How different my life might have been, if I hadn’t seen that obituary for my fiance, Julia.
Of course, Paul– half imaginative genius, half cyber guru–could have photoshopped it.
But I am now unable to write it off as merely a clever use of technology. Paul had previously demonstrated an uncanny ability to predict future events. Never more than a month in the future; but always beyond rational explanation.
Last week we were sharing a glass of scotch and soda when I dared him to write down a few predictions so that I could check them the next day. He usually flat-out refused to comply with this kind of request. But perhaps he was feeling the loneliness of living with visions of disaster, living on a shoreline where tsunamis might sweep in at any moment. In any event, he wrote down a few things for me to check the next day, each one an event that had not yet happened.
The next morning, hung over after polishing off the bottle of Cutty Sark the night before, I found Paul’s scribbled predictions and collected the morning newspaper from the end of my driveway.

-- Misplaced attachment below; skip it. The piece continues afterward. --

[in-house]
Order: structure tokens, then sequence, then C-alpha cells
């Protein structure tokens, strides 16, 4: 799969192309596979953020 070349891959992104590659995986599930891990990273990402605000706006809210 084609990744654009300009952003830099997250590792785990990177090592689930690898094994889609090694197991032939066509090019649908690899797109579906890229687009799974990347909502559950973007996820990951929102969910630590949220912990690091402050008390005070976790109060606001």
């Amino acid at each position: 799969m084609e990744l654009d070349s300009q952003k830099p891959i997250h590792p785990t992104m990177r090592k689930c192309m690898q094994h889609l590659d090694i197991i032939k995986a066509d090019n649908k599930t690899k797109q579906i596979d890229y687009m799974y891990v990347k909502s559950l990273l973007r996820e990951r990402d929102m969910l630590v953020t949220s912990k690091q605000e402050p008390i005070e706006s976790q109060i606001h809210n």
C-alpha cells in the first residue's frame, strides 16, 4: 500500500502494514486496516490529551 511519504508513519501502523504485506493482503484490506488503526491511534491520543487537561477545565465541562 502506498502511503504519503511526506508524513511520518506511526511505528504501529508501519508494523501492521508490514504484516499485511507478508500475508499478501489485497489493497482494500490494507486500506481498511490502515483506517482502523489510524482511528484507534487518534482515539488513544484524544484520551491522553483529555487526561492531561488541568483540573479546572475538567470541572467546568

I confirmed all of Paul’s predictions. Yes, the Montreal Canadians had defeated the Chicago Black Hawks 4-3 and, as Paul also predicted, scoring their tie-breaking goal in overtime; Yes, Prince Harry had promised to get a Mohawk haircut if a fundraiser for children with cancer raised ten million dollars; and Yes, a Black Hawk helicopter had crashed in San Bernardino, California, killing all seven soldiers aboard.
I had noticed, the night before, that his predictions all included the word, “hawk”. Now I wondered if Paul was able to see so many things that he had selected items that rhymed, out of boredom with the process. In any case, I can affirm that he wrote down those predictions before he could have seen any on-line news source, and while the hockey game was still in regulation time.
I walked down the street to Paul’s house and knocked on his front door. When he didn’t answer I went out back, where his sliding patio door was already open, and walked into a part of the house I had not been in before. I was intending to leave when I noticed a cork board on which were pinned pieces of paper. Since I already felt like an intruder, what harm could it do if I had a quick peek?
The posted notes were not as trivial as who won a hockey game or what famous person was getting a haircut. There were references to massive earthquakes, to WWIII breaking out over a trade dispute, and then I felt my blood run cold. There was an obituary for Julia, the woman to whom I was engaged in 2020, dated June, 24, 2036.
I heard the glass door sliding in its tracks and spun around. Paul was standing there looking as pale as I felt. After a few moments he said, “That was far from a certainty until you read it. Now it would take a miracle for it not to happen.”